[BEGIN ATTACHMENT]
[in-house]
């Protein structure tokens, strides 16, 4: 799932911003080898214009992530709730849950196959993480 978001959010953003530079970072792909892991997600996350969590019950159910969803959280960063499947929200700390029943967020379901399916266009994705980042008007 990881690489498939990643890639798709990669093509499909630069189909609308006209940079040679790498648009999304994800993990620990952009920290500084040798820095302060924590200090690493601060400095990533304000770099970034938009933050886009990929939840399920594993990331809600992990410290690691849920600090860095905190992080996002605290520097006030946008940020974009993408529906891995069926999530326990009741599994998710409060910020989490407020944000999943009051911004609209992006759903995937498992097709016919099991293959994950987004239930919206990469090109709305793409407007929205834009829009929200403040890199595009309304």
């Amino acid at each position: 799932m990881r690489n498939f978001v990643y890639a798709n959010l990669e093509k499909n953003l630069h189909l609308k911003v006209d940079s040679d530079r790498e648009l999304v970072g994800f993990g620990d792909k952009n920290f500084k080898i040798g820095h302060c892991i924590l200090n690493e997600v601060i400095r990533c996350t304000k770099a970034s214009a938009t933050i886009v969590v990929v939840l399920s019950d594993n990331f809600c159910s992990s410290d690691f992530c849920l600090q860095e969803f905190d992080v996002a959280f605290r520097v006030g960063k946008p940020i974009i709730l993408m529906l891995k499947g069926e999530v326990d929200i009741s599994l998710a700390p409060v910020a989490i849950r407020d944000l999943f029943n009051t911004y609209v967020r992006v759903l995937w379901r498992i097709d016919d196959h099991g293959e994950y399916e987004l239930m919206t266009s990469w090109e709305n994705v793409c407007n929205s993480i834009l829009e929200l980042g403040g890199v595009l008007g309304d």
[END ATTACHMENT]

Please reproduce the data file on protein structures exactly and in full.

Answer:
[in-house]
């Protein structure tokens, strides 16, 4: 799932911003080898214009992530709730849950196959993480 978001959010953003530079970072792909892991997600996350969590019950159910969803959280960063499947929200700390029943967020379901399916266009994705980042008007 990881690489498939990643890639798709990669093509499909630069189909609308006209940079040679790498648009999304994800993990620990952009920290500084040798820095302060924590200090690493601060400095990533304000770099970034938009933050886009990929939840399920594993990331809600992990410290690691849920600090860095905190992080996002605290520097006030946008940020974009993408529906891995069926999530326990009741599994998710409060910020989490407020944000999943009051911004609209992006759903995937498992097709016919099991293959994950987004239930919206990469090109709305793409407007929205834009829009929200403040890199595009309304």
């Amino acid at each position: 799932m990881r690489n498939f978001v990643y890639a798709n959010l990669e093509k499909n953003l630069h189909l609308k911003v006209d940079s040679d530079r790498e648009l999304v970072g994800f993990g620990d792909k952009n920290f500084k080898i040798g820095h302060c892991i924590l200090n690493e997600v601060i400095r990533c996350t304000k770099a970034s214009a938009t933050i886009v969590v990929v939840l399920s019950d594993n990331f809600c159910s992990s410290d690691f992530c849920l600090q860095e969803f905190d992080v996002a959280f605290r520097v006030g960063k946008p940020i974009i709730l993408m529906l891995k499947g069926e999530v326990d929200i009741s599994l998710a700390p409060v910020a989490i849950r407020d944000l999943f029943n009051t911004y609209v967020r992006v759903l995937w379901r498992i097709d016919d196959h099991g293959e994950y399916e987004l239930m919206t266009s990469w090109e709305n994705v793409c407007n929205s993480i834009l829009e929200l980042g403040g890199v595009l008007g309304d």